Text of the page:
Steeped in England’s rich naval and maritime history, this stimulating 100km route links the biggest city on the trail to one of the most elegant old ports on the route via a wild and exposed stretch of sparsely populated coastline. Expect to encounter all manner of heroes and villains along the way and learn how the atmospheric old ports of Devon and Cornwall shaped our island’s history.
Explore the unique landscape of Exmoor’s coastline – much of which has remained largely unchanged since smugglers plied the lonely shores and romantic poets strode out across the moors in search of their muse. All along this walk there are some fantastic views across the Bristol Channel to the Welsh coast and Lundy Island. The first day’s walk takes you to Selworthy Beacon with spectacular views over the moor and on to Hurlstone Point overlooking the magnificent Porlock Bay. On day two, the route takes you past Hollow Brook – one of the highest waterfalls in Britain, dropping 200 metres to the sea. It then leads you to the twin villages of Lynmouth and Lynton, connected via a water-powered cliff railway that’s been operating since 1890. There are more rewarding views on day three after a steep climb to the highest point on the Coast Path at Great Hangman: 1043 feet above sea level. After many ups and downs, you’ll feel a great sense of achievement on reaching Combe Martin.
History / Coastal
By Water / Rolling Countryside / City
This undeveloped stretch of coast provides a mixture of easy, high, open walking and some fairly strenuous climbs up and down steep slopes and steps to reach beautiful coves. The daily distances vary considerably and some involve several hundred metres of ascent and descent, so don’t underestimate the time/effort required.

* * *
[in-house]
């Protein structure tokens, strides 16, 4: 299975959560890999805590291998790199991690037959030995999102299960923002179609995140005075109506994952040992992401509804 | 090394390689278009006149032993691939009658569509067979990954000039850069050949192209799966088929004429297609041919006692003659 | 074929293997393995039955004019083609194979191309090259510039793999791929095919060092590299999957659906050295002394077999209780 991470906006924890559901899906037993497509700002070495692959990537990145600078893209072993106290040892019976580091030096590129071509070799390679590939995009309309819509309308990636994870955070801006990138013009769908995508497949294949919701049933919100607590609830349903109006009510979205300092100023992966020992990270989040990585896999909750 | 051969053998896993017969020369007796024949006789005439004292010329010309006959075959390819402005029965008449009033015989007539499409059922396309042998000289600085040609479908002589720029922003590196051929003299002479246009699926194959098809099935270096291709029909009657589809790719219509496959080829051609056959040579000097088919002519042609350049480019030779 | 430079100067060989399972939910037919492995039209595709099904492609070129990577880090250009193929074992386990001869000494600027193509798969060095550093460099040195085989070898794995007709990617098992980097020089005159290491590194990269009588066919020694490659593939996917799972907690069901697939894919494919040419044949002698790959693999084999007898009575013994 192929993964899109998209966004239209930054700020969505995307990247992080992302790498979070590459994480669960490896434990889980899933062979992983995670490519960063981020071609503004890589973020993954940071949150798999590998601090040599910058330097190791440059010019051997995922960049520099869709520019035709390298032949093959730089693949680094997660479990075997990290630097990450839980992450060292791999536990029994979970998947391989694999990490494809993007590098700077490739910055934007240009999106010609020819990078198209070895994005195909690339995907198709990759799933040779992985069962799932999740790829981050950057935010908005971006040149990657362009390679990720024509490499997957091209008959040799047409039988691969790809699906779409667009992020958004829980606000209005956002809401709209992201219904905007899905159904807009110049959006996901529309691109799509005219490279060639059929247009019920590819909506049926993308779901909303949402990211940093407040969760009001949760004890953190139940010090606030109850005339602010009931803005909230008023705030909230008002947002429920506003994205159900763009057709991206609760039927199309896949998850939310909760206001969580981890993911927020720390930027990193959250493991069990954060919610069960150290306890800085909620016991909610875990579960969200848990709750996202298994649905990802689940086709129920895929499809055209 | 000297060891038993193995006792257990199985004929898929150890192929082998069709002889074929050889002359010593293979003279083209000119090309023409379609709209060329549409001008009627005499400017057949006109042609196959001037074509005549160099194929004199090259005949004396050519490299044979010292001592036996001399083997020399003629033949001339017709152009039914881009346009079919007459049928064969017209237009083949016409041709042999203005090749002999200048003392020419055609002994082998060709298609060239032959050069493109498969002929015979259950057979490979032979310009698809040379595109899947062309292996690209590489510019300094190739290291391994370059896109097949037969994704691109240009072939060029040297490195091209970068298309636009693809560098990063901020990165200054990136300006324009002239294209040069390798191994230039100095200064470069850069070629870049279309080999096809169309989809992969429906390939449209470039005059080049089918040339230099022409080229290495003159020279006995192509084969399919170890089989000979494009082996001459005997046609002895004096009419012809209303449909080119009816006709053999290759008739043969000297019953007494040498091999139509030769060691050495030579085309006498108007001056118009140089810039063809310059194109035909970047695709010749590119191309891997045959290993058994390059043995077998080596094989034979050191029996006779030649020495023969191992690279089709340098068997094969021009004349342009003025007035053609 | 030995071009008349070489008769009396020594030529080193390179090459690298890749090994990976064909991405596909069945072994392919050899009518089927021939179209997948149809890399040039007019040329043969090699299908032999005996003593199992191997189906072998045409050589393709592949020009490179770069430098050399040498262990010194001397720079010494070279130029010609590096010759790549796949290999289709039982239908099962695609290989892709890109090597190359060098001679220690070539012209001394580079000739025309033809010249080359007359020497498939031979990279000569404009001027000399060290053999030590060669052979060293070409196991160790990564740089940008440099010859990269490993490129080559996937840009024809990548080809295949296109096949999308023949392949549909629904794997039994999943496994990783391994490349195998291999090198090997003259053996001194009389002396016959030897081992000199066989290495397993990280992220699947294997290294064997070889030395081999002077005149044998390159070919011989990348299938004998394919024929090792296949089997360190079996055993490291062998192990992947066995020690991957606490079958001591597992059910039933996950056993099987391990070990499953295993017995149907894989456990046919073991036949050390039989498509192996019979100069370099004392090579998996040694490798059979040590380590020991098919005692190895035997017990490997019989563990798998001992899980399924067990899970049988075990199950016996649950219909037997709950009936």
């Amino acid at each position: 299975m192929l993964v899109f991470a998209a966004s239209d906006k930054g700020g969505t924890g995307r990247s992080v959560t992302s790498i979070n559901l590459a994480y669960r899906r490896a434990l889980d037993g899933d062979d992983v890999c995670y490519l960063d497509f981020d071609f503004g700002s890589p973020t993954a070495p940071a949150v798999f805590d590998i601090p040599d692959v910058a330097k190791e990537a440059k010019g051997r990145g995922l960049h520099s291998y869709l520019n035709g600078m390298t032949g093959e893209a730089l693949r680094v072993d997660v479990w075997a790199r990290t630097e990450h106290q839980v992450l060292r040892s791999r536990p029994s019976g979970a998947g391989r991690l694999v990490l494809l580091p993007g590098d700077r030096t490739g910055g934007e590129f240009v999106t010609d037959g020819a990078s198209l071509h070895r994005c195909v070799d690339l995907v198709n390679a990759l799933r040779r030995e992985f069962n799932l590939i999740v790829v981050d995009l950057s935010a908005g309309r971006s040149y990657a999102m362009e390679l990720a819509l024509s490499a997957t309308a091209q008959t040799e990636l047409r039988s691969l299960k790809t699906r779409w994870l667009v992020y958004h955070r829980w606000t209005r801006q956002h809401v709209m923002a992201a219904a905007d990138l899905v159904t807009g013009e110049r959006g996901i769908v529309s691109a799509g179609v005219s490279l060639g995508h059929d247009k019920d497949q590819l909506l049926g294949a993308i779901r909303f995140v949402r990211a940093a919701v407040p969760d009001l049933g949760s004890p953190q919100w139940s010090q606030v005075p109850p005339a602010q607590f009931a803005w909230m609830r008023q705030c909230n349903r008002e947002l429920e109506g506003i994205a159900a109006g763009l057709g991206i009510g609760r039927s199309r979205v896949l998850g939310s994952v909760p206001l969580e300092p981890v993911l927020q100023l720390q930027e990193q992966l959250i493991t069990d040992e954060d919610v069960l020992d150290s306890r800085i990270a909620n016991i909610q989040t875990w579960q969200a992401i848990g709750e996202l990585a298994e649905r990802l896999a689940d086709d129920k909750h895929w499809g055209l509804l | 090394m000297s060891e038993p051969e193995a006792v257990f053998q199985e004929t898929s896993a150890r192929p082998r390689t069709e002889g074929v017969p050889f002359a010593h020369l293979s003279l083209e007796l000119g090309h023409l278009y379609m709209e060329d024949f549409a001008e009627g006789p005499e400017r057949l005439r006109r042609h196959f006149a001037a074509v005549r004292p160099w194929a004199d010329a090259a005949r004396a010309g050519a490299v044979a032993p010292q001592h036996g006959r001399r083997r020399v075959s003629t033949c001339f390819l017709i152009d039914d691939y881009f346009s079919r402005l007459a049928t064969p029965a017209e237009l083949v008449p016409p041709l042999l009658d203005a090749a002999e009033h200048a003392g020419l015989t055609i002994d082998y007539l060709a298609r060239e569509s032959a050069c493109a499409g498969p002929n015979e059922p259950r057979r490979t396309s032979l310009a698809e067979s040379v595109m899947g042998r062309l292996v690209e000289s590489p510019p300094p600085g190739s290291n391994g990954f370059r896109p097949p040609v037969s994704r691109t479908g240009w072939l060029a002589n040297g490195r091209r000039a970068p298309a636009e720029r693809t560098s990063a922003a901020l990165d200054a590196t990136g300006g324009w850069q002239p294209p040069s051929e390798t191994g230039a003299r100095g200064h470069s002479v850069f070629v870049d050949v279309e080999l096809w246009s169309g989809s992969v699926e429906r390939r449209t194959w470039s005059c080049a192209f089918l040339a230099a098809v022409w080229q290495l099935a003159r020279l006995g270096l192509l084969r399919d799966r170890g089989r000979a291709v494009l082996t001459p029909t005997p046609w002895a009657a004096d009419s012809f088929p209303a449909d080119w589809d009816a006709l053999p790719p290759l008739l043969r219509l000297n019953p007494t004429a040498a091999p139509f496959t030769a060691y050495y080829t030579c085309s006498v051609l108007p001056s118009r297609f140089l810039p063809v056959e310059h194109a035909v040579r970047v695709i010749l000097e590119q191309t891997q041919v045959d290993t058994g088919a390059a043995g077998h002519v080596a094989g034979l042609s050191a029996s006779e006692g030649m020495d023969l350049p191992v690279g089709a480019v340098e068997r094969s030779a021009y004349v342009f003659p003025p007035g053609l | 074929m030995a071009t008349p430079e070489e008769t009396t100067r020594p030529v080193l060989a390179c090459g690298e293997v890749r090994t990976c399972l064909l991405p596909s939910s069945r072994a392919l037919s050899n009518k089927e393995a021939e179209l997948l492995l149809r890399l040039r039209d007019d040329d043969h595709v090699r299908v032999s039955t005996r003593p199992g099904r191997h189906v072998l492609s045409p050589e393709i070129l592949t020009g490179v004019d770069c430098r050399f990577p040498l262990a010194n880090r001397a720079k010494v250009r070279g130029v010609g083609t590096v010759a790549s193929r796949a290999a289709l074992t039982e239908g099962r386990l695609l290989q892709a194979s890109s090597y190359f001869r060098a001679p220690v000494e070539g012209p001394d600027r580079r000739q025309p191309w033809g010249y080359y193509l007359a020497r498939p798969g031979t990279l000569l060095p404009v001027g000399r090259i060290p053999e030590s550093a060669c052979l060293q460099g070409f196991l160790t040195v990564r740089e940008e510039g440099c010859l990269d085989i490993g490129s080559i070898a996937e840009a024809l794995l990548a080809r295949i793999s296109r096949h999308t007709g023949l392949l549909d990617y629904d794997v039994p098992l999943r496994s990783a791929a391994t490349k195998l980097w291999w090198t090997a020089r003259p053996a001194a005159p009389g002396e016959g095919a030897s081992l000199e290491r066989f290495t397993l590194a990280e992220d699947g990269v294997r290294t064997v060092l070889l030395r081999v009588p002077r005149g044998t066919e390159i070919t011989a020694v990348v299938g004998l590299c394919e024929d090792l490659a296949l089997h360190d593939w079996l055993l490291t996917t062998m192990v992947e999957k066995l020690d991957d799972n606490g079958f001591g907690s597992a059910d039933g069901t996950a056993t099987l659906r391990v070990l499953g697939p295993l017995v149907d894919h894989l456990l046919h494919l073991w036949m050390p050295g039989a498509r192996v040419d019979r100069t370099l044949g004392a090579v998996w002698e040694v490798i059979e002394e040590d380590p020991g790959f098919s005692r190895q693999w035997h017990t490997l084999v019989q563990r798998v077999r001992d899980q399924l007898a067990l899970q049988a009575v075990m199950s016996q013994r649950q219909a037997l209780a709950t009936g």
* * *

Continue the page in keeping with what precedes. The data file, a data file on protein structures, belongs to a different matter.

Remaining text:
There are a range of comfortable pubs, inns, hotel and hostels to lay your head near the Coast Path for a well-earned rest. From large and luxurious hotels, to small and personable B&B’s, as well as self-catering options and campsites. There’s ample choice in Plymouth, Salcombe and Dartmouth, but options are more restricted on the less populated sections through South Devon.
Air / Rail
Fly to Bristol or Exeter then train or bus to Plymouth. Plymouth is easily reached as it has a mainline train station and a large bus station serving much of Devon and Cornwall and regular buses to Wembury. For timetable information, visit Traveline or phone 0871 200 22 33.
There are several rivers to cross on this itinerary; the River Yealm (ferry), River Erme (ford at low tide) and River Avon (ferry). You can find details of these on the South West Coast Path Association’s estuaries and ferries page, and timetable information is also posted at Wembury Beach car park, and at each river crossing. The amount of ascent/descent on some sections make them quite demanding. Best times of year are May and September.
Expect to find fresh seafood at pubs and restaurants in the larger towns and some refreshing local ales from local breweries like St Austell and – of course – traditional West Country cider, which can be extremely potent!
The official guidebook and map for the Trail are available from the National Trails Shop along with a wide range of gifts and other merchandise.
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